The design process for the Sanergy EcoSan Toilet began with an intense brainstorming session at the MIT Sloan Entrepreneurship Center throughout the month of June with revisions continuing well into the team’s time in Kenya.
Sanergy’s design goals were generally to create a toilet that was both economical and socially sustainable; and specifically for the pilot to 1) create a low-cost building solution under US$500, 2) design an efficient system for the ease of construction, and 3) provide a low-maintenance system for ease of operations. It was essential that the units be highly cost effective in order to make personal ownership attainable to entrepreneurs, yet not at the expense of its ability to attract and retain paying customers over its life cycle.
In order to reach the largest population of users possible the model needed to be sustainable, scalable, and financially viable. Cost-saving techniques drove the team to consider using a building technique not yet used in Kenya called ferrocement. The structural components of the toilet were constructed of precast cement panels reinforced with chicken wire; just 1.5 inches thick, the unit mass was greatly reduced from that of a typical mortar and brick construction. Adorned with readily available bush-pole and corregated sheet roofing and doors, then finished with off-the-shelf collection containers and squat pan the design was economical to produce and maintain.
The precast process helped to control quality and cost of the panels. (Look for a post coming soon about the mold-making process.) Casting at a central location helped to ensure proper curing and limits material waste by using trained labor. After scale-up there would be significant benefits to buying material in bulk; including, economies of scale and flexibility to ride-out price hikes. Not fully developed in the pilot, the unit was designed to be a flexible, modular design that could be grouped to share walls and foundation posts, further saving on material.
Easy assembly: Precast panels, interlocking joints, one day assembly, limit skilled labor
Fast and easy assembly reduced the construction cost and time. It was essential to getting the business up and running as quickly as possible. Precast panels made for a fast assembly and reduced the need for skilled labor on-site. Because the units were fabricated off-site, the pieces were brought in and assembled for use in one day.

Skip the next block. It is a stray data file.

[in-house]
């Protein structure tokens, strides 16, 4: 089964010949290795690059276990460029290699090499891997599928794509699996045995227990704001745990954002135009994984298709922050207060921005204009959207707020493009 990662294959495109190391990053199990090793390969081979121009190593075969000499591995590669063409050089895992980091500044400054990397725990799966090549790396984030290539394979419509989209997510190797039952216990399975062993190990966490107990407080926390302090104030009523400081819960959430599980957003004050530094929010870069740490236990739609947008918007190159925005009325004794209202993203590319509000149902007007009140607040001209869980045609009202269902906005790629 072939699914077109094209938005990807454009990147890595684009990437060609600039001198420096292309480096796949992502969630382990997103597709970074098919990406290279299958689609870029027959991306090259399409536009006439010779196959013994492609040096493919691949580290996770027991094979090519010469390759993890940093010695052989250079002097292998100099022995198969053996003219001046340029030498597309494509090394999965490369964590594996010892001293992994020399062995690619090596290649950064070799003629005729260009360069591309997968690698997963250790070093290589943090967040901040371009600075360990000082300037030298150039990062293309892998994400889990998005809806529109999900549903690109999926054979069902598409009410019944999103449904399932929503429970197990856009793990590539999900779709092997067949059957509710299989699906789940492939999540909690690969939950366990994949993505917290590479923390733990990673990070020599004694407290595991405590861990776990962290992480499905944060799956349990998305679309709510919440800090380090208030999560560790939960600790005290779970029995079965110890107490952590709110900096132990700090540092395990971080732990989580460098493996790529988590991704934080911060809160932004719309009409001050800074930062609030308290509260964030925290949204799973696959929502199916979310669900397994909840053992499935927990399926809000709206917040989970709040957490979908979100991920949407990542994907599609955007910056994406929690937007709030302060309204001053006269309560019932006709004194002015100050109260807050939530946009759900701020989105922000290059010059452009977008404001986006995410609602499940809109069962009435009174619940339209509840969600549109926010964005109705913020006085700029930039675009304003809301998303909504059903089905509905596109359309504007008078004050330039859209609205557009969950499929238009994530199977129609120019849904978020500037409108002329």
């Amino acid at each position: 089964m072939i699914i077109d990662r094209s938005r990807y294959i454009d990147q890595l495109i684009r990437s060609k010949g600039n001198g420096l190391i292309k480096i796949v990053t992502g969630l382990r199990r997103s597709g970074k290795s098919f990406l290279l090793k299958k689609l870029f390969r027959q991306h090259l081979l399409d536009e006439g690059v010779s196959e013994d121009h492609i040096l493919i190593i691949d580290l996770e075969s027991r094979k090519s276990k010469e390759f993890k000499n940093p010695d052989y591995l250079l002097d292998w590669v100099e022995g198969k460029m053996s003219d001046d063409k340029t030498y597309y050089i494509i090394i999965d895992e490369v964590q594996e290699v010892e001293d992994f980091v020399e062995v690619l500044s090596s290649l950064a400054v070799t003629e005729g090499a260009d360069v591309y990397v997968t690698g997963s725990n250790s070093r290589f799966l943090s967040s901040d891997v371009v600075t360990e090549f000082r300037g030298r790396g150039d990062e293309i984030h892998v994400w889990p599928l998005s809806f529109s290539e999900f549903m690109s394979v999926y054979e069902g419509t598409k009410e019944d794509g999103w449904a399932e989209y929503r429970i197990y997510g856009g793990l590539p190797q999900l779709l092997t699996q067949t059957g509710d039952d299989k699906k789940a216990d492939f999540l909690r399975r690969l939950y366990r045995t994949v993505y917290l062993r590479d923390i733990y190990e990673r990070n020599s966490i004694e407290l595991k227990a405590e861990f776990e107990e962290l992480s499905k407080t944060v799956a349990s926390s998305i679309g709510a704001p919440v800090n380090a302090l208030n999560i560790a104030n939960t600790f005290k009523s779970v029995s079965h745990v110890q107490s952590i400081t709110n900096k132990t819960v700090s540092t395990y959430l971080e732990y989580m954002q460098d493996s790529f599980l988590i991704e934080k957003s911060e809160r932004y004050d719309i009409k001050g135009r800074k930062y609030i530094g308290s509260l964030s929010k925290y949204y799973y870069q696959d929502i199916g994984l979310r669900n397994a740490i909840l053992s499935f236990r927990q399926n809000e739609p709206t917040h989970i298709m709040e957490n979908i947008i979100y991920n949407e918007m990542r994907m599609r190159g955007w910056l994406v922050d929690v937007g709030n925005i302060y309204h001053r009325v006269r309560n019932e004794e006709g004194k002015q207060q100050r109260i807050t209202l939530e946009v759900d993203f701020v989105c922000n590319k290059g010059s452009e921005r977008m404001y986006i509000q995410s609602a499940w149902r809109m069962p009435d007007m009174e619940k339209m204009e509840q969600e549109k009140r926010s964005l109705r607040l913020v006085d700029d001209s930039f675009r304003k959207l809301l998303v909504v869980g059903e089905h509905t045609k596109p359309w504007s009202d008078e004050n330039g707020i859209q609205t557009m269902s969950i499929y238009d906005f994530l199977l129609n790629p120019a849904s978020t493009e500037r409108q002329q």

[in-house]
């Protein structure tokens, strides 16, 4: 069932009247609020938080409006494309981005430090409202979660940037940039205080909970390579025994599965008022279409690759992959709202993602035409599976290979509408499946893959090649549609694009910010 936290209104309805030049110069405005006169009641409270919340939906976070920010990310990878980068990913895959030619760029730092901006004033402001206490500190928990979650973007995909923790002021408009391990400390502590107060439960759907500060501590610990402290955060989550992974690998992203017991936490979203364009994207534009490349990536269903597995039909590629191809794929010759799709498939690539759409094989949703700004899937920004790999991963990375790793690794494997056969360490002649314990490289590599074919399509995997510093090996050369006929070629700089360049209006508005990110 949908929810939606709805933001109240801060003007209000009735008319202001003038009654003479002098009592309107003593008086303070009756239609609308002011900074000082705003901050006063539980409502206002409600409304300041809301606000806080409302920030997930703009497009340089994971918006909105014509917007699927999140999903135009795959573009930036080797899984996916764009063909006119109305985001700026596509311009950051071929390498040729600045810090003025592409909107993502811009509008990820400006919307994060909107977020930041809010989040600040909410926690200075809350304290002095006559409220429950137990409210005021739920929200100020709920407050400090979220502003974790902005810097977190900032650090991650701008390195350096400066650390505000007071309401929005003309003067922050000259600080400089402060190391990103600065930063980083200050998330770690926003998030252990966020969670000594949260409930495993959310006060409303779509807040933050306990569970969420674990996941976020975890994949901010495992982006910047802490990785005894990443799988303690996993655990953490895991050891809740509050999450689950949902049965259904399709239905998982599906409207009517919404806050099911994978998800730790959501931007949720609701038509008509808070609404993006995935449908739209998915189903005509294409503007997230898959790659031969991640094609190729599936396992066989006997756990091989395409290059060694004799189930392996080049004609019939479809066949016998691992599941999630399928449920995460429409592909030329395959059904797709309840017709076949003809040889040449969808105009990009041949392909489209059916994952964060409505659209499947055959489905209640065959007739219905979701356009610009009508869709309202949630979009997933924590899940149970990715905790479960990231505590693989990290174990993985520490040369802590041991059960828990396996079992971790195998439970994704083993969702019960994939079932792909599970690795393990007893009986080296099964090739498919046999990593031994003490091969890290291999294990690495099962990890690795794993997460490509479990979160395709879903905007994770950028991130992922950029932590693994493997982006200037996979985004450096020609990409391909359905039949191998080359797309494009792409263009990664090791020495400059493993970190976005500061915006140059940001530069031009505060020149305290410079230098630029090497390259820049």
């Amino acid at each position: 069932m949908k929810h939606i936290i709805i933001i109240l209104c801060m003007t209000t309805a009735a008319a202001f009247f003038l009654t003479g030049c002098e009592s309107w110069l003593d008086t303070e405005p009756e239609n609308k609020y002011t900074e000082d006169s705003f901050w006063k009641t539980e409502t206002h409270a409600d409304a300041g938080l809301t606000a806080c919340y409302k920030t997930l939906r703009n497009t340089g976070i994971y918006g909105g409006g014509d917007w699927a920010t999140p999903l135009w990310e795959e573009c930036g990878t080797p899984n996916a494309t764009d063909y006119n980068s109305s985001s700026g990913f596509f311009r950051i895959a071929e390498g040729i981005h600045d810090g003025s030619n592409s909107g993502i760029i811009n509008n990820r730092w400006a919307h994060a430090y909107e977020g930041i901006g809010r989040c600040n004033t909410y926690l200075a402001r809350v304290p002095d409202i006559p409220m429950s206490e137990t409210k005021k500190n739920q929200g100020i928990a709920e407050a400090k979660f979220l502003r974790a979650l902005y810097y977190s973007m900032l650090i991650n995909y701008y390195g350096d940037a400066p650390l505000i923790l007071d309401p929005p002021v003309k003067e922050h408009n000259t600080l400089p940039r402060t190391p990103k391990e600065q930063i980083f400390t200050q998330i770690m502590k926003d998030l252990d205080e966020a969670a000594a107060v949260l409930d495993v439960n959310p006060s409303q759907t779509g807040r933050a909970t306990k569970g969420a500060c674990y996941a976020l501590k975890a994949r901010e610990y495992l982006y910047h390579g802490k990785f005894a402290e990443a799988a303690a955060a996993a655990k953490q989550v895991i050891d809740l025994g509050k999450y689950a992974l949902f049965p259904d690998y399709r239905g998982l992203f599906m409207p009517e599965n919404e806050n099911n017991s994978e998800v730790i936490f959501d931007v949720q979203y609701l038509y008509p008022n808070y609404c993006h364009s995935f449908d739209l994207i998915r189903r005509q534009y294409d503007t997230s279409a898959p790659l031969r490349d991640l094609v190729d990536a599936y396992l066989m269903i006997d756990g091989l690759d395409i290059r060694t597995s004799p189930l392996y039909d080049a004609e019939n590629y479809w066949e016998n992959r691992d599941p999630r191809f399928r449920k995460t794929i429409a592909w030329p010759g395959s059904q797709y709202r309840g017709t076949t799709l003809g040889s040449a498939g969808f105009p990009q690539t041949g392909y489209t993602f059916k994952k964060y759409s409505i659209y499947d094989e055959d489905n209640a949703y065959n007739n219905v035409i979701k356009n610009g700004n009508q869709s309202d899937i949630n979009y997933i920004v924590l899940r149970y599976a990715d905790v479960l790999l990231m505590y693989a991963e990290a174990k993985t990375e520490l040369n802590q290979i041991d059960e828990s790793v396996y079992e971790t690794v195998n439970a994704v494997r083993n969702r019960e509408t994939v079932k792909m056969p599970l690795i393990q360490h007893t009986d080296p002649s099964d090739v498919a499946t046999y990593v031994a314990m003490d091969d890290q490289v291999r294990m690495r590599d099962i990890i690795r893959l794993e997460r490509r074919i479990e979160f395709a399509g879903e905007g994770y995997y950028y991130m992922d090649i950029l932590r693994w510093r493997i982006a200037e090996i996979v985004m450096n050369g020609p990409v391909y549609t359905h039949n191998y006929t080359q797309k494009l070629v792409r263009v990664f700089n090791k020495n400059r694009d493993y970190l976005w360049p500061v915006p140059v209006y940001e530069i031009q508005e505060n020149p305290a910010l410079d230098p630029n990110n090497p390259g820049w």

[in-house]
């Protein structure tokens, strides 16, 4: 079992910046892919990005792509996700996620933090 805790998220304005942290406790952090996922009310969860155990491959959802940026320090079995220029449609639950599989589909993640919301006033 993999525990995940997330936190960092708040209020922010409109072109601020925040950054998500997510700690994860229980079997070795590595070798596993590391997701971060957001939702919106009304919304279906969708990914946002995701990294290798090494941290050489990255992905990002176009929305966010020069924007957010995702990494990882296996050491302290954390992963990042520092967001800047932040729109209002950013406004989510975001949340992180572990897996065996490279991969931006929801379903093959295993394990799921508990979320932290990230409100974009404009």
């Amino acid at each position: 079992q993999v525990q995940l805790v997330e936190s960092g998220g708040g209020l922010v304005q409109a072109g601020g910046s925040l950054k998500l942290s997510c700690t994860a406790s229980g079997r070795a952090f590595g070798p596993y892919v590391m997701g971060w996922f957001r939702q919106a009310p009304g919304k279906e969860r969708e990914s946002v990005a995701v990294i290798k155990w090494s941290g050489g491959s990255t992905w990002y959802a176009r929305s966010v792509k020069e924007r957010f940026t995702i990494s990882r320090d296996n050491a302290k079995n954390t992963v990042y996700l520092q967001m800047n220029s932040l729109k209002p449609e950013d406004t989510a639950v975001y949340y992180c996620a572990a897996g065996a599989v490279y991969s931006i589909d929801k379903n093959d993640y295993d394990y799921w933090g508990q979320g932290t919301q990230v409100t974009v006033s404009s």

The design aimed to preempt elements of construction and maintenance into the cast forms. The corner panels were designed to receive the wall panels, which was received by the monolithic floor plate and roof ring which locked the whole assembly together without using fittings. Tongue and groove connections relieved the need for on-site mortar and resolved concerns of using typical screw connections which would likely have exposed the chicken wire to water penetration and compromised the structure.
Using a the panel system reduced the area required for construction; only a 3 foot by 5 foot clear area, with no need for formwork or material storage, spaces that had been written-off in the past for being too small were reconsidered. Also, rather than the deep pits commonly associated with latrines in the settlements, the Sanergy EcoSan Toilet used shallow foundation tubes which eliminated the need for deep digging and stable soil.
Precast concrete combined the benefits of high durability with low maintenance. Because all of the sealants and hardeners were integrated into the floor surface it requires little to no maintenance. Many design considerations were taken into account to promote perceived cleanliness. Plasticizer, water-proofer, and fiber reinforcement added in the mix the panels were cast with interlocking joinery so they were ready-to-use straight from the mold, without any further plaster, paint, or mortar required. Filleted corners along the low-wall of the floor plate and in the L-shaped corner panels helped to eliminate crevices that would normally collect dirt. A slope was molded into the floor surface to promote wash water flowed toward the drainage hole in the floor.
Kenya proved to be full of unforeseen challenges which required the team to remain adaptive. During the construction of the pilot some additional reinforcement was added on-site due to time constraints on mold edits and cast curing. Also paint and plaster was added because of discoloration in the panels due to casting conditions. These conditional and aesthetic issues will be worked out in the future to further reduce the cost of construction from the pilot model. Until then the team will continue to monitor the maintenance procedures of the pilots and train local youth groups on operations.